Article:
“Except for shutting down turbines, there is no way to prevent eagle deaths from wind blades,” the wildlife biologist observes at the blog Master Resource, a platform for discussion of energy policy, adding:
This industry and the U.S. Fish and Wildlife Service (USFWS) are very aware of this because wind turbines have been annihilating eagles for decades. It’s an open secret that the American Wind Industry Association now has danced around for a decade or more.
Given the time and history behind us since the first Earth Day in 1970, it’s fair to ask what the opportunity cost has been for the dire predictions of catastrophe that never materialized, versus the time and effort that could have been spent addressing genuine challenges.
Kent Lassman, president of the Competitive Enterprise Institute, a think tank devoted to economic freedom, suggests that it’s high time to retire Earth Day.
“Its history is littered with slogans, speeches and grand pronouncements—but not with many environmental improvements,” Lassman writes in an op-ed published by The Tribune-Democrat in Johnstown, Pennsylvania. “Each year Earth Day gets its share of pageantry and more than a little propaganda. It’s time to let it rest.”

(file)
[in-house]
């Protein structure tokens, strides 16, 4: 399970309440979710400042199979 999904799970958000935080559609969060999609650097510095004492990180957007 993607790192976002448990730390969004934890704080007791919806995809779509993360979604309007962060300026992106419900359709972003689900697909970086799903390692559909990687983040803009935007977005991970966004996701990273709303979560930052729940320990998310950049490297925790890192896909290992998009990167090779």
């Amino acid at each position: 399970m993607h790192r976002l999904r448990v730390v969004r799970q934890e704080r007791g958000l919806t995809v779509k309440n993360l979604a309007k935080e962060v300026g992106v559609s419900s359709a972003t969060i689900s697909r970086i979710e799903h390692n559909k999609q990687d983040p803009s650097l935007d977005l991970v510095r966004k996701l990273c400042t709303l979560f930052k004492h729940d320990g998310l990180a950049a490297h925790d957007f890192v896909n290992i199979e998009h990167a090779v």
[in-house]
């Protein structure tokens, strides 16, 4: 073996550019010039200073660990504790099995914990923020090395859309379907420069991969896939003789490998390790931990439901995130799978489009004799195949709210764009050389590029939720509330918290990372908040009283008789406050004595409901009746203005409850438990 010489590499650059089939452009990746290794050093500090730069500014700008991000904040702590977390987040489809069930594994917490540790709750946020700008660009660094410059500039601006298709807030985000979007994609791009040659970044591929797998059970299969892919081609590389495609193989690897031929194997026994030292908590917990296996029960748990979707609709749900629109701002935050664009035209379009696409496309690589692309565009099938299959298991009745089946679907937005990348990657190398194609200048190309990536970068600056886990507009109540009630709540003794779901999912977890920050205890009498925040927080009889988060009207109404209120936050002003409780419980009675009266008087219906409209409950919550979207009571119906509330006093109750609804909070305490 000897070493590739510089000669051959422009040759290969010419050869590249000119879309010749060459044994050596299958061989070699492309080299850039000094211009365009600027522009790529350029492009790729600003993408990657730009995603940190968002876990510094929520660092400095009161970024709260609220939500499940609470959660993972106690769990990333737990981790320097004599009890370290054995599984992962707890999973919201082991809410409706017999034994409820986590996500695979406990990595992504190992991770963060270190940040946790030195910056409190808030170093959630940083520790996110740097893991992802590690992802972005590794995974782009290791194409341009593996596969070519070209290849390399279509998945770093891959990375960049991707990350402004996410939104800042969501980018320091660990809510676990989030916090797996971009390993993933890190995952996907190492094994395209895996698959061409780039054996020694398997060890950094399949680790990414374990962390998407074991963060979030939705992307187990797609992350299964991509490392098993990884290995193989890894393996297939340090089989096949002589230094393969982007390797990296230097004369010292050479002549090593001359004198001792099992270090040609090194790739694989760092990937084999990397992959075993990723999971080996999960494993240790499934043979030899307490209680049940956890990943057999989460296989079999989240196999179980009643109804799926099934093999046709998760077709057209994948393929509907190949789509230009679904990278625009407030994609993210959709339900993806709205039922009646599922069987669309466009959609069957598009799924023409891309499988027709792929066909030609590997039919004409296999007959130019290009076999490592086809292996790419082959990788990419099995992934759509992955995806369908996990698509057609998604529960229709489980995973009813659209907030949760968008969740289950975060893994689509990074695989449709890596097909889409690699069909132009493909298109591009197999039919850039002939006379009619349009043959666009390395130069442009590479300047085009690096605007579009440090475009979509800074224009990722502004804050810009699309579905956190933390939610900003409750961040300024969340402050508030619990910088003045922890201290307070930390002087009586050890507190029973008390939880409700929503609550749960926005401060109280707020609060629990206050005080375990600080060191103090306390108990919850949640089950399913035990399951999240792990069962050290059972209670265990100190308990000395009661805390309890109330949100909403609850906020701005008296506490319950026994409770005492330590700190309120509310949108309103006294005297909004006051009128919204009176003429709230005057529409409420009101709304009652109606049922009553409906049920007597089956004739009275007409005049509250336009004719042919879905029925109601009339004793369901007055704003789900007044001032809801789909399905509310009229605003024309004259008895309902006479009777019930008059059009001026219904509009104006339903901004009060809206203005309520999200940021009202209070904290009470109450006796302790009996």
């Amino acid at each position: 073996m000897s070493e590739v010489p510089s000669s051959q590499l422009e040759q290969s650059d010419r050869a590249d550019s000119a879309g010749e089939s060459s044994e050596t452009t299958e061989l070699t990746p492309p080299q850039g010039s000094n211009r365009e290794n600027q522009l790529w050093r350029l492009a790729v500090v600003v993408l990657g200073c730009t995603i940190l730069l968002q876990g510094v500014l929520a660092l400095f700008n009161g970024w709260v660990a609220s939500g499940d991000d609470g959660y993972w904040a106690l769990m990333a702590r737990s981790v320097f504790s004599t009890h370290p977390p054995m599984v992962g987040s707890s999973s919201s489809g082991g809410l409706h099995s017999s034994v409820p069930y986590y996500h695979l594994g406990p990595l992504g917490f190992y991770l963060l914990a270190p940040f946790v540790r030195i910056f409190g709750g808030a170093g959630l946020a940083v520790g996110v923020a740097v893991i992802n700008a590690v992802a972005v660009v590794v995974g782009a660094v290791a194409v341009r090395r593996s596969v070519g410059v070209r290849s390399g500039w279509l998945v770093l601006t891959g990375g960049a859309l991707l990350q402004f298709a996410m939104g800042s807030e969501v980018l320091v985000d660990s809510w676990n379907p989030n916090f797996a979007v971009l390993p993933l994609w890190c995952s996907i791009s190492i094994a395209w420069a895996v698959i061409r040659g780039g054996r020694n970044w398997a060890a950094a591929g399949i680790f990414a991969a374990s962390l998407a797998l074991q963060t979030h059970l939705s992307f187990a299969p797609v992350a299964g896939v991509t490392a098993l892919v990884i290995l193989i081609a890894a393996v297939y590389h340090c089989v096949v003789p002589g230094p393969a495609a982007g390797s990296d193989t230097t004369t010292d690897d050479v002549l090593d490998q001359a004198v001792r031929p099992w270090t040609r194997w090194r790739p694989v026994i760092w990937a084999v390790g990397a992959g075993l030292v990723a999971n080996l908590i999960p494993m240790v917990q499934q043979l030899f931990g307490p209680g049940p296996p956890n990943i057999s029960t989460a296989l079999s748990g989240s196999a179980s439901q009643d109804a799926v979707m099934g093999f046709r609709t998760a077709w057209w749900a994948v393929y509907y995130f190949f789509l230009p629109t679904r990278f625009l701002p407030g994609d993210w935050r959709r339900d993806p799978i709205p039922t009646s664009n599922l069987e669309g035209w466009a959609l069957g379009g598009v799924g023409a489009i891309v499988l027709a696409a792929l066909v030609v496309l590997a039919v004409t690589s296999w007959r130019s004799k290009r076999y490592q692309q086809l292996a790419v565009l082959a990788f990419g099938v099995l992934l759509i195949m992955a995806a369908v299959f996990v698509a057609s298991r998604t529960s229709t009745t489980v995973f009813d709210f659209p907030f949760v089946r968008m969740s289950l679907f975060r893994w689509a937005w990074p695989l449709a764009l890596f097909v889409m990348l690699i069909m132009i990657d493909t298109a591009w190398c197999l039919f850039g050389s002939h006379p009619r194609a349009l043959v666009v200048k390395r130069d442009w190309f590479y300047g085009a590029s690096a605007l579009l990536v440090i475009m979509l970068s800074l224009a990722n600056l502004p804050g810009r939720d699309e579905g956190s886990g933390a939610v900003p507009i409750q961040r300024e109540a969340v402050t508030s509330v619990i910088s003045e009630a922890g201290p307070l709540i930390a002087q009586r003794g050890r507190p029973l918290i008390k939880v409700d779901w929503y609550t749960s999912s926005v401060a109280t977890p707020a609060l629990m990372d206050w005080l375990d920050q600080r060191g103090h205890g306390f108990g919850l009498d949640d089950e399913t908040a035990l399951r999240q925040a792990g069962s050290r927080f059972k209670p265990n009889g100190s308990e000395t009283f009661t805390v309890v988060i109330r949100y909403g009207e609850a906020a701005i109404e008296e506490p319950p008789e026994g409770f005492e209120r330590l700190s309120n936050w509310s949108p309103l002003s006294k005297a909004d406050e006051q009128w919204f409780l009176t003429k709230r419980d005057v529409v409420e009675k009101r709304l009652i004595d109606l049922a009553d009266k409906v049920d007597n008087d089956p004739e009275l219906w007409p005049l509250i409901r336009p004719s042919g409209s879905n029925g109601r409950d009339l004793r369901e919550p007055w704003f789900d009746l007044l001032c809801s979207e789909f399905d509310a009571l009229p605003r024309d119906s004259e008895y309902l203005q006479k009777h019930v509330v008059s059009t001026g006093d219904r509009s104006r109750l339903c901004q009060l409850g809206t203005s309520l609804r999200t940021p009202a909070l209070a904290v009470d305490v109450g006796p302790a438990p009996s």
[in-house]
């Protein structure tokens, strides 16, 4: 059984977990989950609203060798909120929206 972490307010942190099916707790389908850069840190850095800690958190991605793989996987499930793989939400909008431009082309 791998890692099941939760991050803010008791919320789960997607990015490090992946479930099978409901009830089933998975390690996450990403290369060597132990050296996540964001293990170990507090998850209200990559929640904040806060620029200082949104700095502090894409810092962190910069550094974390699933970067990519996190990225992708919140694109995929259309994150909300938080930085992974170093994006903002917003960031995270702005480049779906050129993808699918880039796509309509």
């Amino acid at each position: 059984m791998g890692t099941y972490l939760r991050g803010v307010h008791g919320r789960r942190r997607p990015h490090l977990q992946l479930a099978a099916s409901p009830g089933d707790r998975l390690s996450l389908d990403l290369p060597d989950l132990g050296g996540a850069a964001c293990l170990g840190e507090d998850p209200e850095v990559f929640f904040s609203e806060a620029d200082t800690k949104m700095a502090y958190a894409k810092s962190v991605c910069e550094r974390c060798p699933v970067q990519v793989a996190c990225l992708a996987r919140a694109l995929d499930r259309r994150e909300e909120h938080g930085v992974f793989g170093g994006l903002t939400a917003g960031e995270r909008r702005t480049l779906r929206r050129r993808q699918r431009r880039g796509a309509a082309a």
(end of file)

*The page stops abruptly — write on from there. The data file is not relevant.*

A little history is in order regarding wind turbines.
Wiegand has spent years calling attention to the connection between the wind industry and avian mortality at the Altamont Pass in Northern California. He would like to know “where the true environmentalists are in this debate,” the wildlife biologist says.
Apparently, they’re not affiliated with the American Wind Energy Association, a trade group that recently became part of the American Clean Power Association. In a press release issued Aug. 19, 2011, the American Wind Energy Association claimed that Fox News was “off base” in reporting on birds flying into wind turbines.
That claim doesn’t exactly hold up 10 years later.
In a recent post, Master Resource carefully dissects and dismantles the association’s arguments. Back in 2011, the wind group acknowledged that Altamont Pass “has a far higher rate of golden eagle losses than any other U.S. wind farm.” But it also pointed to “exhaustive studies” indicating no discernable impact on the breeding population.
Master Resource expresses skepticism about this claim, while raising questions pertinent to the relationship between the wind lobby, government agencies, and efforts to discourage other studies.
Again, conservatives don’t need to come out swinging at wind energy as a technology. However, they certainly should swing hard against policies and politicians that distort electricity markets and obscure real costs.
It’s not just the bird population that is victimized by Big Wind, by the way. The federal production tax credit for wind power got a 13th extension last year from Congress, further exacerbating costs to taxpayers.
As an added insult, taxpayers effectively are subsidizing damage to the very wildlife habitats that Earth Day activists supposedly champion.